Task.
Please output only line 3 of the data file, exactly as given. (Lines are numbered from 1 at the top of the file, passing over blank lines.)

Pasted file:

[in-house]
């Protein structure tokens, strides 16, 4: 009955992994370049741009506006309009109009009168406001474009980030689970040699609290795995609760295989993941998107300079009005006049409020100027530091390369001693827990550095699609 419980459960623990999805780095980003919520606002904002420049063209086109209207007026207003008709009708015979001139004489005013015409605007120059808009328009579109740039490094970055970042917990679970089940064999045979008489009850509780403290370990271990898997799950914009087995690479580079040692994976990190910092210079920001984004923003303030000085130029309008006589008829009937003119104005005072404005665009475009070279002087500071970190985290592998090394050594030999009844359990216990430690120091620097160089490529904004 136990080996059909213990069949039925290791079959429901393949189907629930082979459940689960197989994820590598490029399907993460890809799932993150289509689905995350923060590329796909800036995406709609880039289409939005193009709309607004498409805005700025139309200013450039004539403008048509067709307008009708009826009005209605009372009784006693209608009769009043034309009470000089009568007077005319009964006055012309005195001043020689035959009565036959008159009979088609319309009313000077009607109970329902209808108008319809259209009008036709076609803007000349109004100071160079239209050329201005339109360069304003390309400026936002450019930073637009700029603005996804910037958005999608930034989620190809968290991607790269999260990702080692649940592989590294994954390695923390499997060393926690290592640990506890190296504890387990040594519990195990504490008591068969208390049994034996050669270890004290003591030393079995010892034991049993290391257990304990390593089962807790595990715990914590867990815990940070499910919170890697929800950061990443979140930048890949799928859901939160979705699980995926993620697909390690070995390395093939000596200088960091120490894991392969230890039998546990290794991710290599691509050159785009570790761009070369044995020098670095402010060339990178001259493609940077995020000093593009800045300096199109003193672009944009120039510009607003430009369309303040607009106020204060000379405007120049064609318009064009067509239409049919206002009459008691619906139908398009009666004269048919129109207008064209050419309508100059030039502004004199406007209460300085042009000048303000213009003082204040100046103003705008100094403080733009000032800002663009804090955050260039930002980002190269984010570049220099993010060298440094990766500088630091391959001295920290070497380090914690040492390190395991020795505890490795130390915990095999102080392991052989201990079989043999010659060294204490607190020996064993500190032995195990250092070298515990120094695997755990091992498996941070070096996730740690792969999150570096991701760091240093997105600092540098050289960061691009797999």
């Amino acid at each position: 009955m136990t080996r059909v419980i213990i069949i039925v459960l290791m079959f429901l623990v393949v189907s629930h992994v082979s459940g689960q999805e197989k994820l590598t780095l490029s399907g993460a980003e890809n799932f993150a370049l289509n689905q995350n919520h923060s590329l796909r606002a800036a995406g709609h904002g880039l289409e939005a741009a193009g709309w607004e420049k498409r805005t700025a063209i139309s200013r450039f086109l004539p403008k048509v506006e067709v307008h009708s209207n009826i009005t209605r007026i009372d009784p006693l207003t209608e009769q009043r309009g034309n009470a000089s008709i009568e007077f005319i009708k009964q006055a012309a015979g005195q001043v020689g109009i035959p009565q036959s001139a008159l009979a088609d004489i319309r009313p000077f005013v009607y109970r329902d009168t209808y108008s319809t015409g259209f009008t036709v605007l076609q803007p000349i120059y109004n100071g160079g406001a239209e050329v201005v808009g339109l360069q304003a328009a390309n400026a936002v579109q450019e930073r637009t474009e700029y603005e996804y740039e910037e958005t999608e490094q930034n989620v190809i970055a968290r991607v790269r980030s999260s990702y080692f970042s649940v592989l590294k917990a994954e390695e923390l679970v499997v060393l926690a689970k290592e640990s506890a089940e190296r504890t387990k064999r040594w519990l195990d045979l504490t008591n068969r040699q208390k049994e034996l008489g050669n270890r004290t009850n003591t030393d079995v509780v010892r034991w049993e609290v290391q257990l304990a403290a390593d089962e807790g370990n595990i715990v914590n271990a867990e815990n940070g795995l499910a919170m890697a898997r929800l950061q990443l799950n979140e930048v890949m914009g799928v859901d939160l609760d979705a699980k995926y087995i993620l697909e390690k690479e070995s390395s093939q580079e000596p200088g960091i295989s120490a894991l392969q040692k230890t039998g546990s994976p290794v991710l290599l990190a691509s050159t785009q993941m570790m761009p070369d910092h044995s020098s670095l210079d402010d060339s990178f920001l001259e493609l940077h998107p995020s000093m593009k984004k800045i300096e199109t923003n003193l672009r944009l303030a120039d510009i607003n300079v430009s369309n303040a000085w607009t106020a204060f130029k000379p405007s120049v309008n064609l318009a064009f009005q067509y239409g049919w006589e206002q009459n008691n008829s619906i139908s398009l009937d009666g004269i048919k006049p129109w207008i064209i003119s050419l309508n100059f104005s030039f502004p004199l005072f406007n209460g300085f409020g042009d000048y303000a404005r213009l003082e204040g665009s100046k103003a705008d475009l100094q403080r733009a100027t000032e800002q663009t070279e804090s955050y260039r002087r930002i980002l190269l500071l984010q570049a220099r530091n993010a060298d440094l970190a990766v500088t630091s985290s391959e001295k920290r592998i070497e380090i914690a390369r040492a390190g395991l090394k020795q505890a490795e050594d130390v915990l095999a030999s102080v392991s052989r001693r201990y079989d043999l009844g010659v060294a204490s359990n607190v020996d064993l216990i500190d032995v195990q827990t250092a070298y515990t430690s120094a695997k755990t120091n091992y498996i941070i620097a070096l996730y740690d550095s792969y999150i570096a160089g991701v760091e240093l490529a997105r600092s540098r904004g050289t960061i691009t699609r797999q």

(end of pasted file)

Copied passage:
């Amino acid at each position: 009955m136990t080996r059909v419980i213990i069949i039925v459960l290791m079959f429901l623990v393949v189907s629930h992994v082979s459940g689960q999805e197989k994820l590598t780095l490029s399907g993460a980003e890809n799932f993150a370049l289509n689905q995350n919520h923060s590329l796909r606002a800036a995406g709609h904002g880039l289409e939005a741009a193009g709309w607004e420049k498409r805005t700025a063209i139309s200013r450039f086109l004539p403008k048509v506006e067709v307008h009708s209207n009826i009005t209605r007026i009372d009784p006693l207003t209608e009769q009043r309009g034309n009470a000089s008709i009568e007077f005319i009708k009964q006055a012309a015979g005195q001043v020689g109009i035959p009565q036959s001139a008159l009979a088609d004489i319309r009313p000077f005013v009607y109970r329902d009168t209808y108008s319809t015409g259209f009008t036709v605007l076609q803007p000349i120059y109004n100071g160079g406001a239209e050329v201005v808009g339109l360069q304003a328009a390309n400026a936002v579109q450019e930073r637009t474009e700029y603005e996804y740039e910037e958005t999608e490094q930034n989620v190809i970055a968290r991607v790269r980030s999260s990702y080692f970042s649940v592989l590294k917990a994954e390695e923390l679970v499997v060393l926690a689970k290592e640990s506890a089940e190296r504890t387990k064999r040594w519990l195990d045979l504490t008591n068969r040699q208390k049994e034996l008489g050669n270890r004290t009850n003591t030393d079995v509780v010892r034991w049993e609290v290391q257990l304990a403290a390593d089962e807790g370990n595990i715990v914590n271990a867990e815990n940070g795995l499910a919170m890697a898997r929800l950061q990443l799950n979140e930048v890949m914009g799928v859901d939160l609760d979705a699980k995926y087995i993620l697909e390690k690479e070995s390395s093939q580079e000596p200088g960091i295989s120490a894991l392969q040692k230890t039998g546990s994976p290794v991710l290599l990190a691509s050159t785009q993941m570790m761009p070369d910092h044995s020098s670095l210079d402010d060339s990178f920001l001259e493609l940077h998107p995020s000093m593009k984004k800045i300096e199109t923003n003193l672009r944009l303030a120039d510009i607003n300079v430009s369309n303040a000085w607009t106020a204060f130029k000379p405007s120049v309008n064609l318009a064009f009005q067509y239409g049919w006589e206002q009459n008691n008829s619906i139908s398009l009937d009666g004269i048919k006049p129109w207008i064209i003119s050419l309508n100059f104005s030039f502004p004199l005072f406007n209460g300085f409020g042009d000048y303000a404005r213009l003082e204040g665009s100046k103003a705008d475009l100094q403080r733009a100027t000032e800002q663009t070279e804090s955050y260039r002087r930002i980002l190269l500071l984010q570049a220099r530091n993010a060298d440094l970190a990766v500088t630091s985290s391959e001295k920290r592998i070497e380090i914690a390369r040492a390190g395991l090394k020795q505890a490795e050594d130390v915990l095999a030999s102080v392991s052989r001693r201990y079989d043999l009844g010659v060294a204490s359990n607190v020996d064993l216990i500190d032995v195990q827990t250092a070298y515990t430690s120094a695997k755990t120091n091992y498996i941070i620097a070096l996730y740690d550095s792969y999150i570096a160089g991701v760091e240093l490529a997105r600092s540098r904004g050289t960061i691009t699609r797999q």